Compensation managers plan, develop, and oversee programs to determine how much an organization pays its employees and how employees are paid. Benefits managers plan, direct, and coordinate retirement plans, health insurance, and other benefits that an organization offers its employees.
Compensation and benefits managers work in nearly every industry. They typically work in offices. About 1 in 3 worked more than 40 hours per week in 2014.
Workers need a combination of education and related work experience to become a compensation and benefits manager. Most jobs require at least a bachelor's degree.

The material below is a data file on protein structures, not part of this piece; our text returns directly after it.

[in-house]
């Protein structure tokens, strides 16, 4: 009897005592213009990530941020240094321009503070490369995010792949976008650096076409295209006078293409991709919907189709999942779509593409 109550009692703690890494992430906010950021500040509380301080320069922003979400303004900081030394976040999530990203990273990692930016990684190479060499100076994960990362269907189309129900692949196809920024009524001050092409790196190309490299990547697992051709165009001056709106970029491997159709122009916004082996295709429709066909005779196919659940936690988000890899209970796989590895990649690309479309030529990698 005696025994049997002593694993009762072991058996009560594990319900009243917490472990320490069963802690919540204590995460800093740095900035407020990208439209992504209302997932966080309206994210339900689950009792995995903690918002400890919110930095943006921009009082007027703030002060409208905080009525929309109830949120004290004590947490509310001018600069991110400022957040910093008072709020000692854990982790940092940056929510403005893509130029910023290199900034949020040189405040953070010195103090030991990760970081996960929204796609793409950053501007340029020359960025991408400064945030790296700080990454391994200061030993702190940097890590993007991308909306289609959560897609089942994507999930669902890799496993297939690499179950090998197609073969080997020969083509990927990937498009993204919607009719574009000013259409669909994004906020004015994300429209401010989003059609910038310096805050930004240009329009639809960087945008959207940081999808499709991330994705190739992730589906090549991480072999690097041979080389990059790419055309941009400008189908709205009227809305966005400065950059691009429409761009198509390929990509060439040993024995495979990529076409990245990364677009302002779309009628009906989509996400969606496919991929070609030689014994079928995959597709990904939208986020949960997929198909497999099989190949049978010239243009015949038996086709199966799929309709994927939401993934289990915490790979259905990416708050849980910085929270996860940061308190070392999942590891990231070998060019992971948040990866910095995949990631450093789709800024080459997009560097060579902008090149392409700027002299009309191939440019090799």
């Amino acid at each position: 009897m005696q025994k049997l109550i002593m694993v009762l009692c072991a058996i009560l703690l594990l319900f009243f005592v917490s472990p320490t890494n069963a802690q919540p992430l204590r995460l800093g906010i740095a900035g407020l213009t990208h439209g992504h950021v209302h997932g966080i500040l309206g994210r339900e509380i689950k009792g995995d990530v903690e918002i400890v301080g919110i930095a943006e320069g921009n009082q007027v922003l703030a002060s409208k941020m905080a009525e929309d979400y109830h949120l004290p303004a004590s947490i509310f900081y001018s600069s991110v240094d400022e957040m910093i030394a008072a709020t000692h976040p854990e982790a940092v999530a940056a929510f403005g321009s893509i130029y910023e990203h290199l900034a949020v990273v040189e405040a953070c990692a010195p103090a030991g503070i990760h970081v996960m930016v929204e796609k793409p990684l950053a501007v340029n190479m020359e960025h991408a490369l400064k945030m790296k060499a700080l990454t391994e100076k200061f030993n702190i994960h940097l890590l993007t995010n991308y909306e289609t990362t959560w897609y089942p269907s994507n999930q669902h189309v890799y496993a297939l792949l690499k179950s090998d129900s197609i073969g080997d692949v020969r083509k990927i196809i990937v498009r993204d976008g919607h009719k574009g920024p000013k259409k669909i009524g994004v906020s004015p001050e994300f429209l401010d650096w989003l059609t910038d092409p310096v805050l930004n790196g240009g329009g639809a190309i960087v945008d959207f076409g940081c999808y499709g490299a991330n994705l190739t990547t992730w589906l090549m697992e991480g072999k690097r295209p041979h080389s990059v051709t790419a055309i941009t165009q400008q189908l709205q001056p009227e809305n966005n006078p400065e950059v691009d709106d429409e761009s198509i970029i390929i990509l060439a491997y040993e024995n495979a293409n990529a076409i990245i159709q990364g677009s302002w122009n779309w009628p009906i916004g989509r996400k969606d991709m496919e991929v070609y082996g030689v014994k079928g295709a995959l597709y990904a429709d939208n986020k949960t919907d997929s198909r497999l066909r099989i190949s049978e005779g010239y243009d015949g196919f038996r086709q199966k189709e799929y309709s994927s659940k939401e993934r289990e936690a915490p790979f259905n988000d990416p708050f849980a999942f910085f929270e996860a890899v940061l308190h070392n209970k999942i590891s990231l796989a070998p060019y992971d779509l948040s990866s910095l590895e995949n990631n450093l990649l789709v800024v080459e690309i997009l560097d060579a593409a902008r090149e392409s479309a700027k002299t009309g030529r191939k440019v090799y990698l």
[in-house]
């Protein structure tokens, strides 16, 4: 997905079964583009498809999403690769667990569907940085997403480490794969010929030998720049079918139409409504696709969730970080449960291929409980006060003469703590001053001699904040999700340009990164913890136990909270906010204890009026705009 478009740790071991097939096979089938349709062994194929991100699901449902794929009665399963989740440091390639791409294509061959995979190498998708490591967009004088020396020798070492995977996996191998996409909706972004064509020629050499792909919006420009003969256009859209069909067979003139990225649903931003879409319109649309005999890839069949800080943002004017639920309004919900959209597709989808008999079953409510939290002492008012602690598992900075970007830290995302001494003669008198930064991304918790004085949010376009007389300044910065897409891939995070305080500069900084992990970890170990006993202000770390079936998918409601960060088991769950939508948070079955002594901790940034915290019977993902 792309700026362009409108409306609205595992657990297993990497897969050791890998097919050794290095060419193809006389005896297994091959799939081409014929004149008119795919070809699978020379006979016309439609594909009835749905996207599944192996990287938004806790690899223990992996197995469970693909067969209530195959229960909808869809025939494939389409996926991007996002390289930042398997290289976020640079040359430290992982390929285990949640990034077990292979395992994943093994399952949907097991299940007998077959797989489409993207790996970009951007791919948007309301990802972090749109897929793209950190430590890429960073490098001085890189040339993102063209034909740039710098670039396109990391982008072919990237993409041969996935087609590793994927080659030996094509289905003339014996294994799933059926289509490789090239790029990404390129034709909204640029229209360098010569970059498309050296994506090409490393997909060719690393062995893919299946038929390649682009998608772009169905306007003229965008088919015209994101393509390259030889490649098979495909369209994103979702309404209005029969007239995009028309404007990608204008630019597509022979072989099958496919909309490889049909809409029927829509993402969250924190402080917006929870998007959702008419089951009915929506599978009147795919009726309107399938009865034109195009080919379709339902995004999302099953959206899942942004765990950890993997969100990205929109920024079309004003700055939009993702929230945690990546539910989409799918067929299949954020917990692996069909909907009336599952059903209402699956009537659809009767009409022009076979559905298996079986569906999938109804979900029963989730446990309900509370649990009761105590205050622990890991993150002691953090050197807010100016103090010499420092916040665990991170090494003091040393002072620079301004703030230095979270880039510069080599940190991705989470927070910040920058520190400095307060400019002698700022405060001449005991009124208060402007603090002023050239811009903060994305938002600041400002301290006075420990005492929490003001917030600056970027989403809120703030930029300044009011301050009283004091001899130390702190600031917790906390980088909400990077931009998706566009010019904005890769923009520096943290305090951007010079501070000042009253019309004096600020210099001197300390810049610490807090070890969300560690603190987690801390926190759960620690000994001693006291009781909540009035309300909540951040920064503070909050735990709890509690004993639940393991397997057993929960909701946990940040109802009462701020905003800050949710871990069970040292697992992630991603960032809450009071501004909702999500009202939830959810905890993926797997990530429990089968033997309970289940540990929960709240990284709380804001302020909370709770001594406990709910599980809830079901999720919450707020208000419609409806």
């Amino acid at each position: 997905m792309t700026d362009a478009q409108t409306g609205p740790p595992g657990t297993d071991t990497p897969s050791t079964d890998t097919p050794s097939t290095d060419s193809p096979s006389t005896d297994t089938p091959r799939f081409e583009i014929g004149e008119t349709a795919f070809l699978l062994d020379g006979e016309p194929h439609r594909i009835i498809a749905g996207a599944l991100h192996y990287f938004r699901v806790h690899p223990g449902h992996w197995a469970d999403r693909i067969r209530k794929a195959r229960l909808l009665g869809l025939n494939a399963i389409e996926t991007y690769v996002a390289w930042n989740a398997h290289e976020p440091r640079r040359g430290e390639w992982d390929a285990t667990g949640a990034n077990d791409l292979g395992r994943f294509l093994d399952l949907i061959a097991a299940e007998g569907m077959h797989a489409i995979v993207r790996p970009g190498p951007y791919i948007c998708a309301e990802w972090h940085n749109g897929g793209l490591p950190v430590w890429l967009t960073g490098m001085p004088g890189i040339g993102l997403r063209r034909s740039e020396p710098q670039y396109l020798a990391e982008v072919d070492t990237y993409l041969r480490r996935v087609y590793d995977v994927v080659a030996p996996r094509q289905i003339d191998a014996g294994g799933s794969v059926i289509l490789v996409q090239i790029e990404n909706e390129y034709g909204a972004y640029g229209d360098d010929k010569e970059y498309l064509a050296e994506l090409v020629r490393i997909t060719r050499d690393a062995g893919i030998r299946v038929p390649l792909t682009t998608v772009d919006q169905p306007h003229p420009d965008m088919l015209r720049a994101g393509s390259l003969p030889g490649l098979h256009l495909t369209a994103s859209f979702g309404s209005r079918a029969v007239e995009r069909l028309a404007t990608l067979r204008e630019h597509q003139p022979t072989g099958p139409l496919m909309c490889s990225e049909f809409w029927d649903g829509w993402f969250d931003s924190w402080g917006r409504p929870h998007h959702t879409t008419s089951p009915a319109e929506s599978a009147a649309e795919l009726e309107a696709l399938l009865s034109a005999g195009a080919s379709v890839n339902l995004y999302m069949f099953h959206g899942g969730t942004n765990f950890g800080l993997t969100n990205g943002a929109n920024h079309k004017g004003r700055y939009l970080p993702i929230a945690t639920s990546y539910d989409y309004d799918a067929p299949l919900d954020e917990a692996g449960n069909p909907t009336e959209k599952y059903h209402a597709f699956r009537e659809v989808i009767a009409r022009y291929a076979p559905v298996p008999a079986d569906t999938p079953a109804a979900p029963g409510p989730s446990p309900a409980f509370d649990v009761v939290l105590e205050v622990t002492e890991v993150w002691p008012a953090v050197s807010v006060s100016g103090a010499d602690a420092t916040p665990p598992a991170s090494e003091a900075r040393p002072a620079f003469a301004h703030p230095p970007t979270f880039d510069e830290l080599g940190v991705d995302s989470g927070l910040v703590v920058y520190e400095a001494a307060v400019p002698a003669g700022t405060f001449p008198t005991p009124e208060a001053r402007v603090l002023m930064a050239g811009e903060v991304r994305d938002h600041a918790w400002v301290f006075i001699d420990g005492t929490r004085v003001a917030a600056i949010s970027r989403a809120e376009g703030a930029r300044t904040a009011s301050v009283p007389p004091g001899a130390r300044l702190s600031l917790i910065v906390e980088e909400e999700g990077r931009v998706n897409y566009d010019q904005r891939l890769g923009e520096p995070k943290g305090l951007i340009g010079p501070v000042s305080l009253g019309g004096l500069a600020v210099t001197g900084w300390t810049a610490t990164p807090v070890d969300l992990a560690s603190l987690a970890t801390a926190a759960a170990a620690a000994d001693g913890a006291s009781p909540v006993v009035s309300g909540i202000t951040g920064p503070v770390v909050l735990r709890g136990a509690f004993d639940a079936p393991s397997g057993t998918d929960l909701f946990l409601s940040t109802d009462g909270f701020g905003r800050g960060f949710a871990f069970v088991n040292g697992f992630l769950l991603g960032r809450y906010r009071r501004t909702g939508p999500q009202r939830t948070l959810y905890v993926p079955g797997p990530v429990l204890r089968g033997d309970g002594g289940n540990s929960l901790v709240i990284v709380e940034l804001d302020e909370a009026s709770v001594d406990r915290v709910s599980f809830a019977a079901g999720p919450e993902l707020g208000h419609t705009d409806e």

The median annual wage for compensation and benefits managers was $111,430 in May 2015.
Employment of compensation and benefits managers is projected to grow 6 percent from 2014 to 2024, about as fast as the average for all occupations. Competition for jobs will be very strong because compensation and benefits manager positions typically offer high pay.
Explore resources for employment and wages by state and area for compensation and benefits managers.
Compare the job duties, education, job growth, and pay of compensation and benefits managers with similar occupations.
Learn more about compensation and benefits managers by visiting additional resources, including O*NET, a source on key characteristics of workers and occupations.